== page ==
“Let us be grateful to the mirror for revealing to us our appearance only.” – Samuel Butler
Pitts and Fortune serve as foils in this story, constantly at war with each other for the role of the ruling patriarch of the family. Caught between them in this war is Mary, who is Pitt’s daughter but resembles her grandfather in both countenance and spirit.
Fortune makes her his only ally in the war against the Pitts. Both of them seek to control her but in different ways: Pitts takes an aggressive, authoritarian position over her, beating her in the woods and Fortune treats her as an adult and friend, always kind to her and deferring to her company over that of her family.
It is because of her precarious position that she is made a pawn in this game. To get back at his son-in-law, Fortune draws Mary closer to him as he created a greater divide between him and the family. He does this by making Mary his heir and giving the Pitts no say in the land whatsoever. The final blow in this was buy selling the land to someone who would develop it into business, but when he physically cut the woods off from the property (symbolically cutting them off) he cut off Mary as well making her go “PURE Pitts”. Pitts beats Mary as a symbolic way of beating Fortune. Fortune senses this and angrily tells her she should have fought back, ignore the fact that she is 9 year girl.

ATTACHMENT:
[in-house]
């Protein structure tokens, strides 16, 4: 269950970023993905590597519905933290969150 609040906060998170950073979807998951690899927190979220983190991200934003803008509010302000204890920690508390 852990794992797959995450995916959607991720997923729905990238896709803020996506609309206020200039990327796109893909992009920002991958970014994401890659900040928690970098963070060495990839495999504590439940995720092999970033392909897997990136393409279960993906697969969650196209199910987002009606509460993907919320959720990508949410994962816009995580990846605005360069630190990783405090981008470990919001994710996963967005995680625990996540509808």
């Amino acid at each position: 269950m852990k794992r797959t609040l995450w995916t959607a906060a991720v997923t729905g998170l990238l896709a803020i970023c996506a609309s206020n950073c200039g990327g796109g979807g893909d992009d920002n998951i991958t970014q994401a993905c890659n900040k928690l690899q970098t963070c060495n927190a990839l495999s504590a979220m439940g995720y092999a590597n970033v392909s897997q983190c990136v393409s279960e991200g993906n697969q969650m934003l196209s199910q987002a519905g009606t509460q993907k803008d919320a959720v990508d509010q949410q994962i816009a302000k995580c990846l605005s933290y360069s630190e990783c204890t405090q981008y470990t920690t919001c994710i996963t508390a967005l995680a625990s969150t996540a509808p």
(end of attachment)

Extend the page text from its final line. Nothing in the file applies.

Throughout the entire story, in fact, Fortune does not treat Mary like a little girl. He makes a point of treating her as an extension of himself, regarding her actions and reacting to her words as if she were his equal. In the end, Mary is not his equal, but rather a mirror in which he can see the qualities himself he would rather not see. When she declares she is “Pure Pitts”, she becomes and “it” to him, and he kills her to kill what he does not wish to see: his connection to Pitts, and how Pitts will one day be strong enough to take his land and authority from him.